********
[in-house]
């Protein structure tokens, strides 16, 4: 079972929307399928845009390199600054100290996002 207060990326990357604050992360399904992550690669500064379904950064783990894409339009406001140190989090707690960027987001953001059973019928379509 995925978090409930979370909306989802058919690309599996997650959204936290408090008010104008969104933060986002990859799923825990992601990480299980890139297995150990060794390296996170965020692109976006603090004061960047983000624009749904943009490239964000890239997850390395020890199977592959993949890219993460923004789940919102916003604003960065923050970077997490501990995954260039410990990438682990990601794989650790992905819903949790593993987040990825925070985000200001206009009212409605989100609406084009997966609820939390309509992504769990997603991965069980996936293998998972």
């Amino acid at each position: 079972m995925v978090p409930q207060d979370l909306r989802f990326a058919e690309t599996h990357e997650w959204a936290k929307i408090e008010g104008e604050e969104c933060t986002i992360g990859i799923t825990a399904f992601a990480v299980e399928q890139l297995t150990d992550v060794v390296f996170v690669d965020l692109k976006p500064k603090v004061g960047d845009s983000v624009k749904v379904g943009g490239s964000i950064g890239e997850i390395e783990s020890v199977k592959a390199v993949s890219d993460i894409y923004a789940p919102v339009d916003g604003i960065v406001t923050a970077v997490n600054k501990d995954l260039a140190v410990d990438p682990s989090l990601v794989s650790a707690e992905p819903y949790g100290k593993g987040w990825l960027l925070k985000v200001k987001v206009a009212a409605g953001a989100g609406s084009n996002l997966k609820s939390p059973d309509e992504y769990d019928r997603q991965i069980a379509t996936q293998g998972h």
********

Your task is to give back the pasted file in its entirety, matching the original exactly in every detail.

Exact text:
[in-house]
């Protein structure tokens, strides 16, 4: 079972929307399928845009390199600054100290996002 207060990326990357604050992360399904992550690669500064379904950064783990894409339009406001140190989090707690960027987001953001059973019928379509 995925978090409930979370909306989802058919690309599996997650959204936290408090008010104008969104933060986002990859799923825990992601990480299980890139297995150990060794390296996170965020692109976006603090004061960047983000624009749904943009490239964000890239997850390395020890199977592959993949890219993460923004789940919102916003604003960065923050970077997490501990995954260039410990990438682990990601794989650790992905819903949790593993987040990825925070985000200001206009009212409605989100609406084009997966609820939390309509992504769990997603991965069980996936293998998972």
């Amino acid at each position: 079972m995925v978090p409930q207060d979370l909306r989802f990326a058919e690309t599996h990357e997650w959204a936290k929307i408090e008010g104008e604050e969104c933060t986002i992360g990859i799923t825990a399904f992601a990480v299980e399928q890139l297995t150990d992550v060794v390296f996170v690669d965020l692109k976006p500064k603090v004061g960047d845009s983000v624009k749904v379904g943009g490239s964000i950064g890239e997850i390395e783990s020890v199977k592959a390199v993949s890219d993460i894409y923004a789940p919102v339009d916003g604003i960065v406001t923050a970077v997490n600054k501990d995954l260039a140190v410990d990438p682990s989090l990601v794989s650790a707690e992905p819903y949790g100290k593993g987040w990825l960027l925070k985000v200001k987001v206009a009212a409605g953001a989100g609406s084009n996002l997966k609820s939390p059973d309509e992504y769990d019928r997603q991965i069980a379509t996936q293998g998972h």